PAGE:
Bariatric Surgery Possibly Linked to Marital Status Changes

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Bariatric Surgery Possibly Linked to Marital Status Changes

Bariatric (weight-loss) surgery is a frequent topic of conversation in the diabetes community, due to the potentially dramatic health benefits it can offer to people with type 2 diabetes and obesity. Less often discussed, though, are the social implications of having the surgery — especially why people want it (other than medical reasons), and the effects the surgery has on the lives of people who undergo it.

A recent study looked at how bariatric surgery is related to changes in people’s marital status following the surgery. While this study didn’t directly compare people who did or didn’t have weight-loss surgery, its results suggest that unmarried people who have the surgery may be more likely to get married afterward — and that married people may also be more likely to become separated or divorced from their spouse.

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Published in the journal Annals of Surgery Open, the study followed 1,441 U.S. adults for five years after they underwent one of two common forms of bariatric surgery — Roux-en-Y gastric bypass or sleeve gastrectomy. At the time of their surgery, 614 participants (43%) were unmarried and 827 (57%) were married. The median age of all study participants was 47, and 79% were female. Overall, 15% of participants were divorced, 5% were living with a partner, and 17% were always single.

Bariatric surgery linked to changes in marital status

The researchers found that in the five years after they had bariatric surgery, 18% of unmarried participants got married — a rate that’s higher than was seen in the general population over a similar period of time (about 7%), as noted in an article on the study at MedPage Today. But also during the five years immediately following bariatric surgery, 13% of married participants became separated or divorced — compared with about 3.5% in the general population. There may be many ways in which people who undergo bariatric surgery are different from the general population, so these numbers don’t automatically mean that having the surgery leads to a higher likelihood of changes to your marital status — but it’s possible that having the surgery did play a role in these changes among the study participants.

Among participants who were unmarried at the time of their bariatric surgery, certain factors were linked to a higher likelihood of getting married. People who were cohabiting with a partner were 5.25 times as likely to get married, and those who were separated from a previous partner were 3.03 times as likely to get married, compared with those were were always single. Compared with participants who had a high school education or less, those with a college degree were 2.36 times as likely to get married, and those with fewer depressive symptoms were 1.47 times as likely to get married.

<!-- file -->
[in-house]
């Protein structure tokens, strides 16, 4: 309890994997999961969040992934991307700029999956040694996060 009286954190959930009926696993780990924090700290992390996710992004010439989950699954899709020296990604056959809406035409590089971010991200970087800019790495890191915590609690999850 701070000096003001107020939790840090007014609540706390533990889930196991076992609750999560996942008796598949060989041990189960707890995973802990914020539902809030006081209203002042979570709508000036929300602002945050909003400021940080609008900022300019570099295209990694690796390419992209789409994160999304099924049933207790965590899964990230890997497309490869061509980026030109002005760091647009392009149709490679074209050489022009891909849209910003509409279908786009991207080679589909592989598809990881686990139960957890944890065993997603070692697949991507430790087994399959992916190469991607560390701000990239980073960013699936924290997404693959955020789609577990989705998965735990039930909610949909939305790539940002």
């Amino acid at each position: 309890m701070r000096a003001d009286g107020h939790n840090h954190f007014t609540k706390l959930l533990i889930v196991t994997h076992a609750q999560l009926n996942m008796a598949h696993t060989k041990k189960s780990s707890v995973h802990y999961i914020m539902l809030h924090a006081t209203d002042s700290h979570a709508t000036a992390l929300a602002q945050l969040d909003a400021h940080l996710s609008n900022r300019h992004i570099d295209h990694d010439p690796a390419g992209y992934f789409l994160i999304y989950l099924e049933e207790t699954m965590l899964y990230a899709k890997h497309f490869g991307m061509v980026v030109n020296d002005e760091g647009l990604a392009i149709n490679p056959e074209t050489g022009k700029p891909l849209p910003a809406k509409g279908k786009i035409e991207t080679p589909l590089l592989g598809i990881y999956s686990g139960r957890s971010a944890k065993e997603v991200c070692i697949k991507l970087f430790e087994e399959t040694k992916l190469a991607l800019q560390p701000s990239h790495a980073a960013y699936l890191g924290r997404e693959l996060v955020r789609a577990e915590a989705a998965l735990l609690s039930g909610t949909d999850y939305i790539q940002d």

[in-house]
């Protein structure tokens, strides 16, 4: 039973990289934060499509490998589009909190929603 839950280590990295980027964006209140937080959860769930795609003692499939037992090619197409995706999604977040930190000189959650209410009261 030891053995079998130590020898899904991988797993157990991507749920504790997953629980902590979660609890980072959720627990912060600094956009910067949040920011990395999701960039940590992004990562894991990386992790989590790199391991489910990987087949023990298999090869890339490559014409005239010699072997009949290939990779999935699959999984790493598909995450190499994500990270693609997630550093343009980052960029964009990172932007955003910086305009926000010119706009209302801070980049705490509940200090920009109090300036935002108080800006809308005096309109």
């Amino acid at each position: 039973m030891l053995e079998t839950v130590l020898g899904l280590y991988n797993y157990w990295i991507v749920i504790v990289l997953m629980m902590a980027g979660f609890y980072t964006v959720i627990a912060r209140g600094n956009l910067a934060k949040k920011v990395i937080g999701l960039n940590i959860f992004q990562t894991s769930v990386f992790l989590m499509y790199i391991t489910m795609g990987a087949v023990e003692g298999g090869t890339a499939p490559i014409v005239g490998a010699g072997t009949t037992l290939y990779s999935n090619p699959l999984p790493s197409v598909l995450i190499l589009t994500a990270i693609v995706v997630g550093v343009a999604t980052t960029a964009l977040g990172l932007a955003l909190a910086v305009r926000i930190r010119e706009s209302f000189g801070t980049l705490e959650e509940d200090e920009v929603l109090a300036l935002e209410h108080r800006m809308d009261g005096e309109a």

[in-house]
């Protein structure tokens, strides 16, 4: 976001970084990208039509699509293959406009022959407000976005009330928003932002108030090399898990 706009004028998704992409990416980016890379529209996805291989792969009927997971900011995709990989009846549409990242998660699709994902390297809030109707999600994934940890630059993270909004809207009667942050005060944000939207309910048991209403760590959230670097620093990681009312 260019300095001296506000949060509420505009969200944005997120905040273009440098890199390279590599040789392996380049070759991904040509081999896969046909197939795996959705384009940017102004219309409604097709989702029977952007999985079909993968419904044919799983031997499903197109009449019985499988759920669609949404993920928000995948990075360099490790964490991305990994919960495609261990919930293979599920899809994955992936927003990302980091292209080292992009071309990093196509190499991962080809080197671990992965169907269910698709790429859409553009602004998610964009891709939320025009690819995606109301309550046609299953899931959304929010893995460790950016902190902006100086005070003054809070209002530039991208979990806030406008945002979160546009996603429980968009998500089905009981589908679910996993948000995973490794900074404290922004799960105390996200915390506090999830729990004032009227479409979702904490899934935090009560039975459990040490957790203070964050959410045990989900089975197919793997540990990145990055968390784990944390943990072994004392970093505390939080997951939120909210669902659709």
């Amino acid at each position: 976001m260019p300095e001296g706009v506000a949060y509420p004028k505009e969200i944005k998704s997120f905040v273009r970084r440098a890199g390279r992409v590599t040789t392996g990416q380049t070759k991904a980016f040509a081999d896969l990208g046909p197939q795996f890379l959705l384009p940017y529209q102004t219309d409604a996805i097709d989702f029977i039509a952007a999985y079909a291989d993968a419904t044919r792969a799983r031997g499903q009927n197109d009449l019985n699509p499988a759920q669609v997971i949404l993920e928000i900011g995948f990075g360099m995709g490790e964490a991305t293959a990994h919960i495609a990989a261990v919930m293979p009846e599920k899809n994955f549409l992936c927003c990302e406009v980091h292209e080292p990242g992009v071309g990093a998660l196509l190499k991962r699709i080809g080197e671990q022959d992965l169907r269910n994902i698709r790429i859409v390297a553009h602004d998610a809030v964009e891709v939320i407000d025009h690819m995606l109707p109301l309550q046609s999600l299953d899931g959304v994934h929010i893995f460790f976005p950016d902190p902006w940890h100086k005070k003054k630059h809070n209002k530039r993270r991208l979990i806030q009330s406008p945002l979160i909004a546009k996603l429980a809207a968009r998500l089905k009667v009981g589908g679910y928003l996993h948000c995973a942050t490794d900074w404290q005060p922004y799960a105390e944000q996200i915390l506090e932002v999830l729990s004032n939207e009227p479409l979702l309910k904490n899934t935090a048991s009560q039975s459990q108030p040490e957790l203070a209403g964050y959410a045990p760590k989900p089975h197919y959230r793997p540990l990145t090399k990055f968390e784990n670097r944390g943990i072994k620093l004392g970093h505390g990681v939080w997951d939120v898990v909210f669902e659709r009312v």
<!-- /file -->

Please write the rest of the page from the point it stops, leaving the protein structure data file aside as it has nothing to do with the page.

Among participants who were married when they had bariatric surgery, certain other factors were linked to a higher likelihood of separation or divorce. Women were 2.08 times as likely to separate or divorce compared with men, while those who smoked were 1.74 times as likely to do so compared with nonsmokers. And compared with participants whose income was at least $100,000, those with an income of less than $25,000 were 2.48 times as likely to separate or divorce.

The researchers concluded that while most participants did not change their marital status in the five years following bariatric surgery, certain factors were linked to a higher likelihood of this happening. But further research would be needed — comparing people who undergo bariatric surgery with those who are eligible for the surgery, but decide not to have it — to clearly show whether having the surgery makes people more likely to experience a change in their marital status in the following years.

Want to learn more about bariatric surgery and diabetes? Read “Is Bariatric Surgery for You?” and “Bariatric Surgery and Diabetes: Questions and Answers.”

Quinn Phillips

Quinn Phillips

Quinn Phillips on social media

A freelance health writer and editor based in Wisconsin, Phillips has a degree from Harvard University. He is a former Editorial Assistant for Diabetes Self-Management and has years of experience covering diabetes and related health conditions. Phillips writes on a variety of topics, but is especially interested in the intersection of health and public policy.

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